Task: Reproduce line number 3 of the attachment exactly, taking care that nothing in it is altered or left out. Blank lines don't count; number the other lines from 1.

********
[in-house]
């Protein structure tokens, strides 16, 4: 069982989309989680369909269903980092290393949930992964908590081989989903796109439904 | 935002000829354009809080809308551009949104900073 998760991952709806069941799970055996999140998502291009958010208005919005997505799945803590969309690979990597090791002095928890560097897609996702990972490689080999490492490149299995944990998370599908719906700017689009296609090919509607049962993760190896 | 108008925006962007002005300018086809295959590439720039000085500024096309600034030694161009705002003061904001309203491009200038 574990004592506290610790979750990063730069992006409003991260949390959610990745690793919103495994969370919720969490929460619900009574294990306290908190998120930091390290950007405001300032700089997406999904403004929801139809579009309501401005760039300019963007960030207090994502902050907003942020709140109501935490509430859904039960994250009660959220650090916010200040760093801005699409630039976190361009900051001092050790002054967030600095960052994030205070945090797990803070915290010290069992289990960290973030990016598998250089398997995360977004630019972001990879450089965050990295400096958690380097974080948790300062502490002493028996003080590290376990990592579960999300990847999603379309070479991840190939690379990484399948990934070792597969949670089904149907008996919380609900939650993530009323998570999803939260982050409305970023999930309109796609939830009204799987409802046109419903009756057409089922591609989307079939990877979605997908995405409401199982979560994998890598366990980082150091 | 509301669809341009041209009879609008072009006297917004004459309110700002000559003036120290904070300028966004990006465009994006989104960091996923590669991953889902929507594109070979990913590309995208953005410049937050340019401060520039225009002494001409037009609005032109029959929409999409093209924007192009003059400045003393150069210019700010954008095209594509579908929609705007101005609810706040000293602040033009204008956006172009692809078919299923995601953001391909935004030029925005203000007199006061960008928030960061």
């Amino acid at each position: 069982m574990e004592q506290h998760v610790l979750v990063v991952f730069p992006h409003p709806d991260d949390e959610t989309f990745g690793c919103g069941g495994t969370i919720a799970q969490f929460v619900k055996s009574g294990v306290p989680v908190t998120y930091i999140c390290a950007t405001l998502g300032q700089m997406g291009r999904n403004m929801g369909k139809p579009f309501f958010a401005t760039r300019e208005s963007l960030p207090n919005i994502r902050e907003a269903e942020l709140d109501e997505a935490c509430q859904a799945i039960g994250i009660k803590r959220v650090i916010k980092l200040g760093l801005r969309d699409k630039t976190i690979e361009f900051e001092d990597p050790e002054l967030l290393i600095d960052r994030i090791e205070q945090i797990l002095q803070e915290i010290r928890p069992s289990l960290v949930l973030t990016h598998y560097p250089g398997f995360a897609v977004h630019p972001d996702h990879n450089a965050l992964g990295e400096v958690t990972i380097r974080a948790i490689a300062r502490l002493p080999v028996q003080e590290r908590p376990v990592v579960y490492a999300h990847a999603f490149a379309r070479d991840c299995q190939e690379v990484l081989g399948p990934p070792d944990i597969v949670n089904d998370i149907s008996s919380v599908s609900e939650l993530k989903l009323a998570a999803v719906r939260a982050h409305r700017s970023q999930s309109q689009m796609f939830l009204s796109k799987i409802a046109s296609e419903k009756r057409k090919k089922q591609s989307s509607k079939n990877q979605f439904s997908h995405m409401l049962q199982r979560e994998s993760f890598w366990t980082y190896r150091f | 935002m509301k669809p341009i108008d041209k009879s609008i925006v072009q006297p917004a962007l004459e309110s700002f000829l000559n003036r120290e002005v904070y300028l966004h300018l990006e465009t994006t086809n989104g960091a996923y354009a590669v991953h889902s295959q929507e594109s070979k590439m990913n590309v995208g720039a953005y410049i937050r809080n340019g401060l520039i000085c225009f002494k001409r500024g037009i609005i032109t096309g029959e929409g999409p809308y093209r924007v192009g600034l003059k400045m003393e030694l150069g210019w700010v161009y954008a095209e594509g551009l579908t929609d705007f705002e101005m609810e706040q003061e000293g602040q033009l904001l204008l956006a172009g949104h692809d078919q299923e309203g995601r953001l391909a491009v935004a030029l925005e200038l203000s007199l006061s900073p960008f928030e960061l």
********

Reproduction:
């Amino acid at each position: 069982m574990e004592q506290h998760v610790l979750v990063v991952f730069p992006h409003p709806d991260d949390e959610t989309f990745g690793c919103g069941g495994t969370i919720a799970q969490f929460v619900k055996s009574g294990v306290p989680v908190t998120y930091i999140c390290a950007t405001l998502g300032q700089m997406g291009r999904n403004m929801g369909k139809p579009f309501f958010a401005t760039r300019e208005s963007l960030p207090n919005i994502r902050e907003a269903e942020l709140d109501e997505a935490c509430q859904a799945i039960g994250i009660k803590r959220v650090i916010k980092l200040g760093l801005r969309d699409k630039t976190i690979e361009f900051e001092d990597p050790e002054l967030l290393i600095d960052r994030i090791e205070q945090i797990l002095q803070e915290i010290r928890p069992s289990l960290v949930l973030t990016h598998y560097p250089g398997f995360a897609v977004h630019p972001d996702h990879n450089a965050l992964g990295e400096v958690t990972i380097r974080a948790i490689a300062r502490l002493p080999v028996q003080e590290r908590p376990v990592v579960y490492a999300h990847a999603f490149a379309r070479d991840c299995q190939e690379v990484l081989g399948p990934p070792d944990i597969v949670n089904d998370i149907s008996s919380v599908s609900e939650l993530k989903l009323a998570a999803v719906r939260a982050h409305r700017s970023q999930s309109q689009m796609f939830l009204s796109k799987i409802a046109s296609e419903k009756r057409k090919k089922q591609s989307s509607k079939n990877q979605f439904s997908h995405m409401l049962q199982r979560e994998s993760f890598w366990t980082y190896r150091f | 935002m509301k669809p341009i108008d041209k009879s609008i925006v072009q006297p917004a962007l004459e309110s700002f000829l000559n003036r120290e002005v904070y300028l966004h300018l990006e465009t994006t086809n989104g960091a996923y354009a590669v991953h889902s295959q929507e594109s070979k590439m990913n590309v995208g720039a953005y410049i937050r809080n340019g401060l520039i000085c225009f002494k001409r500024g037009i609005i032109t096309g029959e929409g999409p809308y093209r924007v192009g600034l003059k400045m003393e030694l150069g210019w700010v161009y954008a095209e594509g551009l579908t929609d705007f705002e101005m609810e706040q003061e000293g602040q033009l904001l204008l956006a172009g949104h692809d078919q299923e309203g995601r953001l391909a491009v935004a030029l925005e200038l203000s007199l006061s900073p960008f928030e960061l």